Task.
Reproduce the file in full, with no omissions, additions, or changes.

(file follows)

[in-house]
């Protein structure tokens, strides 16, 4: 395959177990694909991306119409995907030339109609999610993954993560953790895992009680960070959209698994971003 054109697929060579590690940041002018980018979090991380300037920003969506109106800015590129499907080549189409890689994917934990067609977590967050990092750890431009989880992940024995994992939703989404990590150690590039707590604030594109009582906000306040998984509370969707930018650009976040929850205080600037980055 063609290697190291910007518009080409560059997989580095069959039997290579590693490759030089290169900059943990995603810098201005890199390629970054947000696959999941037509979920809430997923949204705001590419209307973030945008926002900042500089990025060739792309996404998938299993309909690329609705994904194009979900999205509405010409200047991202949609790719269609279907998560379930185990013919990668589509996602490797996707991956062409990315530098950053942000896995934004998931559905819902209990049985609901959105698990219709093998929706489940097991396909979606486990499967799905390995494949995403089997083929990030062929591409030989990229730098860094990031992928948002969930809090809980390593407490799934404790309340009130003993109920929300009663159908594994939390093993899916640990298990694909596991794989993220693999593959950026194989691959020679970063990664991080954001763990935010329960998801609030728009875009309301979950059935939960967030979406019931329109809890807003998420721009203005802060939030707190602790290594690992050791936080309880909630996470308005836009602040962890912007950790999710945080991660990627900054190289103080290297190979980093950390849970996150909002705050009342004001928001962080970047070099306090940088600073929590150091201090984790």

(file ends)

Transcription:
[in-house]
């Protein structure tokens, strides 16, 4: 395959177990694909991306119409995907030339109609999610993954993560953790895992009680960070959209698994971003 054109697929060579590690940041002018980018979090991380300037920003969506109106800015590129499907080549189409890689994917934990067609977590967050990092750890431009989880992940024995994992939703989404990590150690590039707590604030594109009582906000306040998984509370969707930018650009976040929850205080600037980055 063609290697190291910007518009080409560059997989580095069959039997290579590693490759030089290169900059943990995603810098201005890199390629970054947000696959999941037509979920809430997923949204705001590419209307973030945008926002900042500089990025060739792309996404998938299993309909690329609705994904194009979900999205509405010409200047991202949609790719269609279907998560379930185990013919990668589509996602490797996707991956062409990315530098950053942000896995934004998931559905819902209990049985609901959105698990219709093998929706489940097991396909979606486990499967799905390995494949995403089997083929990030062929591409030989990229730098860094990031992928948002969930809090809980390593407490799934404790309340009130003993109920929300009663159908594994939390093993899916640990298990694909596991794989993220693999593959950026194989691959020679970063990664991080954001763990935010329960998801609030728009875009309301979950059935939960967030979406019931329109809890807003998420721009203005802060939030707190602790290594690992050791936080309880909630996470308005836009602040962890912007950790999710945080991660990627900054190289103080290297190979980093950390849970996150909002705050009342004001928001962080970047070099306090940088600073929590150091201090984790």